On January 10, the U.S. Supreme Court ruled in CompuCredit Corp. et al. v. Wanda Greenwood et al. that the Credit Repair Organizations Act (“CROA”) does not override arbitration clauses in agreements between consumers and credit repair organizations. The CROA prohibits credit repair organizations (i.e., companies that seek to improve a consumer’s credit history or provide financial counseling regarding a consumer’s credit history) from making false or misleading statements with respect to a consumer’s credit history or the company’s services, requires credit repair organizations to memorialize the services to be provided to a consumer in a written agreement that contains certain disclosures, and gives a consumer the right to cancel a contract with a credit repair organization. The CROA is subject to enforcement by the Federal Trade Commission, state attorneys general, and private litigants.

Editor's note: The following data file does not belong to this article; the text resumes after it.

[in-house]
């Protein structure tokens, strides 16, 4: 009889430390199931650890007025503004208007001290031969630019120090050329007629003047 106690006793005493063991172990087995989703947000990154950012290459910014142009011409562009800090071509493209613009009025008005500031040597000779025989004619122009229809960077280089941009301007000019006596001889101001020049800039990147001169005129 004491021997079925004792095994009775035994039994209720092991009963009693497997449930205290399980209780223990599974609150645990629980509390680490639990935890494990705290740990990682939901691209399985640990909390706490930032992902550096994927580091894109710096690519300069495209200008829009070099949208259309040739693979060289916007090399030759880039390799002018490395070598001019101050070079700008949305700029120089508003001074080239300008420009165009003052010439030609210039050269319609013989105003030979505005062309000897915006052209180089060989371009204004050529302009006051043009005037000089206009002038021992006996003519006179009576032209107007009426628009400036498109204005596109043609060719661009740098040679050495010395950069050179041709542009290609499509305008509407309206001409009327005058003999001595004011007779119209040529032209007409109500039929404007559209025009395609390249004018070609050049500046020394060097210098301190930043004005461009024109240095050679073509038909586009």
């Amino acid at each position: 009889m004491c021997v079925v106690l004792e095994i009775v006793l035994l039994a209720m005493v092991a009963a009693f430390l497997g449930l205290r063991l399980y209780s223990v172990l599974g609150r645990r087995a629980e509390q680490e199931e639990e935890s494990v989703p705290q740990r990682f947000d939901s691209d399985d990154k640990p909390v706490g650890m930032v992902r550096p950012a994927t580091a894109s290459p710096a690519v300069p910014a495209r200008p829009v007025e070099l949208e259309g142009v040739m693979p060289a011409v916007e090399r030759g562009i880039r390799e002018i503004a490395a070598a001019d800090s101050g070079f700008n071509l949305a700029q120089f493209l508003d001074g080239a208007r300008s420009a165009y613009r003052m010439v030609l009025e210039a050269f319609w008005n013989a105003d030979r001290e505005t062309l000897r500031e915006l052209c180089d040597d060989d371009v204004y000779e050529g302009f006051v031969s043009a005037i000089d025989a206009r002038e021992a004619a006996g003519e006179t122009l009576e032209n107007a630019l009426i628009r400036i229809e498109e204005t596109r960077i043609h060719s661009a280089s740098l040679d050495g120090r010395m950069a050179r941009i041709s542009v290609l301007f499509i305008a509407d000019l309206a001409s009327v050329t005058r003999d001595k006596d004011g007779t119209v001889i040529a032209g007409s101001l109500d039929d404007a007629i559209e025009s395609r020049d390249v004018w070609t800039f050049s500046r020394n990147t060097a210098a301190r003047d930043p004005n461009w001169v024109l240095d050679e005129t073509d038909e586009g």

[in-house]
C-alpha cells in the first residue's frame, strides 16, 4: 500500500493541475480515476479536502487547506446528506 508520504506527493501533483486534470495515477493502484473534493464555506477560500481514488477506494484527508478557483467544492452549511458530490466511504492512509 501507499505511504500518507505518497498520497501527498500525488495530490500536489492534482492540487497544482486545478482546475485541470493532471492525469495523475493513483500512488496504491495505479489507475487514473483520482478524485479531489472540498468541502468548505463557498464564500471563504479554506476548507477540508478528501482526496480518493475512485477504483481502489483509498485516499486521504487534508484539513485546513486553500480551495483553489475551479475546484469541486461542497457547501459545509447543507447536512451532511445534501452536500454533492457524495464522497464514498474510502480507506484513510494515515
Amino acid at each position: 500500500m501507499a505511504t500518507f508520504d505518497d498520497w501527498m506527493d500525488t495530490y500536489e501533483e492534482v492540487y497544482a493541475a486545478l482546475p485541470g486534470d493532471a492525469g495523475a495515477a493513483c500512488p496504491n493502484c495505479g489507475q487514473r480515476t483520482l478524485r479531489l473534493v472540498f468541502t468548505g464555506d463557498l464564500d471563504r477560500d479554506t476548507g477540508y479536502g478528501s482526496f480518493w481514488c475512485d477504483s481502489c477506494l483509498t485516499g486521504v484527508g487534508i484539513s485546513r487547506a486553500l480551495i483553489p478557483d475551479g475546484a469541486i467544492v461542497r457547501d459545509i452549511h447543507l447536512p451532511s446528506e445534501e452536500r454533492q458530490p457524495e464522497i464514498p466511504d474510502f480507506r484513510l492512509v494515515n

In CompuCredit Corp., the plaintiffs alleged that CompuCredit violated the CROA by representing to consumers that its credit card could be used to rebuild poor credit histories. The plaintiffs sought to invalidate an arbitration clause in CompuCredit’s card agreement based on language in the CROA requiring a credit repair organization to inform consumers of their right “to sue a credit repair organization that violates the [CROA].” The Court held that such language was too “obtuse” to invalidate arbitration clauses, relying on the general preference for the enforceability of arbitration clauses grounded in the Federal Arbitration Act and applicable Court precedent.